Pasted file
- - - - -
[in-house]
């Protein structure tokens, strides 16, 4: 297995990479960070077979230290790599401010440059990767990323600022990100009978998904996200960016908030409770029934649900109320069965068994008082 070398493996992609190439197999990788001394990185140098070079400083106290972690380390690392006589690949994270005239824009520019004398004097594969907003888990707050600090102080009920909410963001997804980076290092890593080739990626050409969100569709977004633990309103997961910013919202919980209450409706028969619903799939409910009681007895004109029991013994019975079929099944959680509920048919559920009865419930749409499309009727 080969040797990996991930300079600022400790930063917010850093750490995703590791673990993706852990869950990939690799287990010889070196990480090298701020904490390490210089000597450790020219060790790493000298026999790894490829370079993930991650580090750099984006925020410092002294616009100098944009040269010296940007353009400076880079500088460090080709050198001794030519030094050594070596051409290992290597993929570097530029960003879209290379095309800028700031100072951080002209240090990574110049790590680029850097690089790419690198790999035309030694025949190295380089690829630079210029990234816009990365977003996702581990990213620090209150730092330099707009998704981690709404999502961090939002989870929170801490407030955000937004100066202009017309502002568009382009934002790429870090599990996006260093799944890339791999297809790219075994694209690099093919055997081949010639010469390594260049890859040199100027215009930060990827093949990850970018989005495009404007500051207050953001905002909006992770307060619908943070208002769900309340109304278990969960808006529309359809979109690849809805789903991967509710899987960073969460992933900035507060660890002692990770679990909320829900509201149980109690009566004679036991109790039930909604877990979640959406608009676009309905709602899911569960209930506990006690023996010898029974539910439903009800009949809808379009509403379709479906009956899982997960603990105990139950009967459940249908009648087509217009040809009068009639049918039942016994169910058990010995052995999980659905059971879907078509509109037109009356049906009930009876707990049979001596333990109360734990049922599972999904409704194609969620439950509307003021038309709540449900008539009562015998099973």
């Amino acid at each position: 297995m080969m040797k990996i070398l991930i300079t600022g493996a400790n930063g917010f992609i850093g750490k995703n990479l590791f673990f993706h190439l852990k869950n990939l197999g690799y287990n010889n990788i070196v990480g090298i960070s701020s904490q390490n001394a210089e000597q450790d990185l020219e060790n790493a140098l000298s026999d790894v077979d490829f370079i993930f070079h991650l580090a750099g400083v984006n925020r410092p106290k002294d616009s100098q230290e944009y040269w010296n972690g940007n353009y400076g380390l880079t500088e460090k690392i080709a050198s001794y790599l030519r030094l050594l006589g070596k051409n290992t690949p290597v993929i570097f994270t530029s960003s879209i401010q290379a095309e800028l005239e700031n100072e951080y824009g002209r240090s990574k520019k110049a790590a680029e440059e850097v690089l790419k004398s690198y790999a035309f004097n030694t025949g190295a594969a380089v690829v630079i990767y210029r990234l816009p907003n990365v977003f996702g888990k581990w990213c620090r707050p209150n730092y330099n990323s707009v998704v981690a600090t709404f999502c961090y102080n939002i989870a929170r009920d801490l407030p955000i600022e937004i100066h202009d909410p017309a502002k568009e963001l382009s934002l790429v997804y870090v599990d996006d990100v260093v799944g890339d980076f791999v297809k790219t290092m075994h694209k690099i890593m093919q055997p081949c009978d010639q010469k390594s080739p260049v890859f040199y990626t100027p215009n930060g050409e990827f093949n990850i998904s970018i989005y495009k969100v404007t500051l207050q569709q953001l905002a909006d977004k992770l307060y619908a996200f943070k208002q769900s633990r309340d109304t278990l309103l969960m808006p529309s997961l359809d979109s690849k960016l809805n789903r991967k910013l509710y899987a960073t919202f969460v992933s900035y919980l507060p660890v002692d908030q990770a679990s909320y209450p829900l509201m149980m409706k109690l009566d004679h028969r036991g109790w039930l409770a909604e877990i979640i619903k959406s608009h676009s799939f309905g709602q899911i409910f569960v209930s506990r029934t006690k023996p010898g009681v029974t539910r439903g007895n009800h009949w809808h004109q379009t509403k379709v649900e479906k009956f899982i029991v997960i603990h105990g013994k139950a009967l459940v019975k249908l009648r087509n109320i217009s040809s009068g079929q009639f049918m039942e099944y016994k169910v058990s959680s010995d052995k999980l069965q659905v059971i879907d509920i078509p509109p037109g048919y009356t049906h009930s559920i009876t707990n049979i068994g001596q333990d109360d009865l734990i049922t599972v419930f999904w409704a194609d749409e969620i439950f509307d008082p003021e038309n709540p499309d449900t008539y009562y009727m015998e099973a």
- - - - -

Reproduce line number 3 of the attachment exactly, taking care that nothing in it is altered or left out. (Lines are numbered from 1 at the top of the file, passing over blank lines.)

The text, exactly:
């Amino acid at each position: 297995m080969m040797k990996i070398l991930i300079t600022g493996a400790n930063g917010f992609i850093g750490k995703n990479l590791f673990f993706h190439l852990k869950n990939l197999g690799y287990n010889n990788i070196v990480g090298i960070s701020s904490q390490n001394a210089e000597q450790d990185l020219e060790n790493a140098l000298s026999d790894v077979d490829f370079i993930f070079h991650l580090a750099g400083v984006n925020r410092p106290k002294d616009s100098q230290e944009y040269w010296n972690g940007n353009y400076g380390l880079t500088e460090k690392i080709a050198s001794y790599l030519r030094l050594l006589g070596k051409n290992t690949p290597v993929i570097f994270t530029s960003s879209i401010q290379a095309e800028l005239e700031n100072e951080y824009g002209r240090s990574k520019k110049a790590a680029e440059e850097v690089l790419k004398s690198y790999a035309f004097n030694t025949g190295a594969a380089v690829v630079i990767y210029r990234l816009p907003n990365v977003f996702g888990k581990w990213c620090r707050p209150n730092y330099n990323s707009v998704v981690a600090t709404f999502c961090y102080n939002i989870a929170r009920d801490l407030p955000i600022e937004i100066h202009d909410p017309a502002k568009e963001l382009s934002l790429v997804y870090v599990d996006d990100v260093v799944g890339d980076f791999v297809k790219t290092m075994h694209k690099i890593m093919q055997p081949c009978d010639q010469k390594s080739p260049v890859f040199y990626t100027p215009n930060g050409e990827f093949n990850i998904s970018i989005y495009k969100v404007t500051l207050q569709q953001l905002a909006d977004k992770l307060y619908a996200f943070k208002q769900s633990r309340d109304t278990l309103l969960m808006p529309s997961l359809d979109s690849k960016l809805n789903r991967k910013l509710y899987a960073t919202f969460v992933s900035y919980l507060p660890v002692d908030q990770a679990s909320y209450p829900l509201m149980m409706k109690l009566d004679h028969r036991g109790w039930l409770a909604e877990i979640i619903k959406s608009h676009s799939f309905g709602q899911i409910f569960v209930s506990r029934t006690k023996p010898g009681v029974t539910r439903g007895n009800h009949w809808h004109q379009t509403k379709v649900e479906k009956f899982i029991v997960i603990h105990g013994k139950a009967l459940v019975k249908l009648r087509n109320i217009s040809s009068g079929q009639f049918m039942e099944y016994k169910v058990s959680s010995d052995k999980l069965q659905v059971i879907d509920i078509p509109p037109g048919y009356t049906h009930s559920i009876t707990n049979i068994g001596q333990d109360d009865l734990i049922t599972v419930f999904w409704a194609d749409e969620i439950f509307d008082p003021e038309n709540p499309d449900t008539y009562y009727m015998e099973a």